○ Assessing the prior art
○ Non-obviousness can be determined by applying factors

Patented inventions should be distinct from prior knowledge or inventions. This means that the invention must be different in some way from the prior art (prior art) at the time you file the patent application. For example, the invention may be novel if it incorporates a new feature or uses an existing feature differently. Or if it applies a combination of older features. Prior art

● Prior art can be described as documentary evidence that can help to establish novelty or non-obviousness for the subject matter claimed in a patent.

Any evidence that can be used to establish if your invention was known before the filing date is prior art. This could be a video, product demo, or brochure that describes concepts similar to your invention. You can also include prior art, for example:

  • Anything that was in use in the United States or sold within the last year of the filing date for a patent application;
  • Publicly known information or use by others in this country is before the filing date.
  • Anything built or made in this country before the invention date.
  • Prior patents filed over a year before the patent’s filing date are not eligible for this patent.
  • Publications published before the patent’s filing date or a year earlier than the date of the invention are not allowed.

Public use, description, or presentation of the invention could be considered prior art and used against the applicant’s patent application. The US has a grace period of one year from acts like these, but it is not recommended that an inventor publishes before filing. However, since ProvisionalBuilder® software reduces the cost for patenting so much, you should consider filing ASAP.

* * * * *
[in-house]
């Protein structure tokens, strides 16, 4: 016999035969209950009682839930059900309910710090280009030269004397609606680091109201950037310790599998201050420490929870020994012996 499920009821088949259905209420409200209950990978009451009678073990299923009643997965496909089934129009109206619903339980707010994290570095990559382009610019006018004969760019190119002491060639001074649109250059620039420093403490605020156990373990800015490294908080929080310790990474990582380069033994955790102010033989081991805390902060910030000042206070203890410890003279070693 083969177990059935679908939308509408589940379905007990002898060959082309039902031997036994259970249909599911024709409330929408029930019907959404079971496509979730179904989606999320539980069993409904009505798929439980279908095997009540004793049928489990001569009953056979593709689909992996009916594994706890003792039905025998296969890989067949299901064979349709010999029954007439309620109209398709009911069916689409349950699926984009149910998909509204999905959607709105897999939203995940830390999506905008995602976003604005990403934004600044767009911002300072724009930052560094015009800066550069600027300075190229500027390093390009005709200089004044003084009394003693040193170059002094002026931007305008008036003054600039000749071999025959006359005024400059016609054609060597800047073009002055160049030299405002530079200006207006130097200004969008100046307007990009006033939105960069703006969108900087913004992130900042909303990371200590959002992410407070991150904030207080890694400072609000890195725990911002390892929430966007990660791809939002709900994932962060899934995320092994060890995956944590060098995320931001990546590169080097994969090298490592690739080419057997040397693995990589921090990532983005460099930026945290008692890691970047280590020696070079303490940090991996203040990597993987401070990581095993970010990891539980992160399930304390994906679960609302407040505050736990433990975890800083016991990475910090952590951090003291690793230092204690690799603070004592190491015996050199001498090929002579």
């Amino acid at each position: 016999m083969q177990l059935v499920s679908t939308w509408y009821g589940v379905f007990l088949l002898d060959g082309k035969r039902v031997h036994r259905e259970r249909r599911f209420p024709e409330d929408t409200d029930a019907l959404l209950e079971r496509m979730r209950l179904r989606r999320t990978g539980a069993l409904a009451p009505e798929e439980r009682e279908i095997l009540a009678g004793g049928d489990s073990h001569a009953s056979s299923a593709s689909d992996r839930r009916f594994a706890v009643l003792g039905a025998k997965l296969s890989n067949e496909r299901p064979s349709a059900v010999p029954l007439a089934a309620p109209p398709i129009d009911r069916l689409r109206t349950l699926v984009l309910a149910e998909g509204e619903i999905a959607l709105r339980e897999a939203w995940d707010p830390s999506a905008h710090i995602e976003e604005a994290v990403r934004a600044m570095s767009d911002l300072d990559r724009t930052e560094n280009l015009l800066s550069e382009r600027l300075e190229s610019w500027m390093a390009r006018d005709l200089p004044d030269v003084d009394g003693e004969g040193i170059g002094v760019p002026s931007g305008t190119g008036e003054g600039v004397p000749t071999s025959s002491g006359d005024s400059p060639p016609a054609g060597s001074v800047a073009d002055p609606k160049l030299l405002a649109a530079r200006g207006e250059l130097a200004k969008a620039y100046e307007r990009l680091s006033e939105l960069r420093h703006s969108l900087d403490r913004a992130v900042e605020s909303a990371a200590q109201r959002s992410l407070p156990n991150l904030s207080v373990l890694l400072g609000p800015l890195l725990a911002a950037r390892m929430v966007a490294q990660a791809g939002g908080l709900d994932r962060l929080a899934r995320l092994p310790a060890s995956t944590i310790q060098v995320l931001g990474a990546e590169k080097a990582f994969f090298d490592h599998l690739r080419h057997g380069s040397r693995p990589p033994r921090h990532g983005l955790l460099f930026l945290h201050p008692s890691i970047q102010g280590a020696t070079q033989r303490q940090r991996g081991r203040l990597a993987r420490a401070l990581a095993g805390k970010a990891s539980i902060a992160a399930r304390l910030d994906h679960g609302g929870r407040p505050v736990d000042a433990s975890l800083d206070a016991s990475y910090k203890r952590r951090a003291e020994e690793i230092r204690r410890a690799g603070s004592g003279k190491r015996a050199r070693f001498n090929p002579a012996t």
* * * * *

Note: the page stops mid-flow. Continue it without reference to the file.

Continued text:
A patent application must be filed in the United States within one year of an inventor selling their invention, offering it for sale, publicly or commercially describing or using it. You should file your application before doing this and no later than one calendar year after doing so. You could be subject to a patent suspension if you sell or commercialize the invention.

1.4.7 is it Non-obvious?

If a skilled person in the field of invention views it as an unanticipated or surprising development, then the invention is not considered obvious.
Several factors determine obviousness:
● The invention has commercial success
● The invention solves a problem that is not obvious
● Invention subtracts hardware from the prior art
● Invention modifies prior art in a novel way
● The industry needs the invention
● Other people have attempted to invent this invention, but they failed.
● Other inventors claimed that this invention was impossible.
● Others have copied this invention.
● Other experts in the field have also praised the invention.

This is an essential requirement for patent ownership. Patentability is not possible if something is obvious. However, it may be patentable if it is unexpected and unpredictable.

Several factors determine obviousness:

  • The invention is a commercial success.
  • The invention solves an unsolved problem.
  • The invention removes hardware from the prior art.
  • Invention alters the prior art in an entirely new way.
  • The invention is vital for the industry.
  • Other people have attempted to invent this invention, but they failed.
  • Others inventors claimed that this invention was impossible.
  • Others have copied this invention.
  • Other experts in the field have also praised the invention.

You can read more about the USPTO’s process for determining obviousness at

When determining obviousness, the USPTO’s focus is on what an ordinary skilled person in the relevant art would know at the time of invention and what that person could reasonably expect to do given that knowledge. This standard applies regardless of whether that source of knowledge and ability is documented before art, general know-how in the art, common sense, or other sources.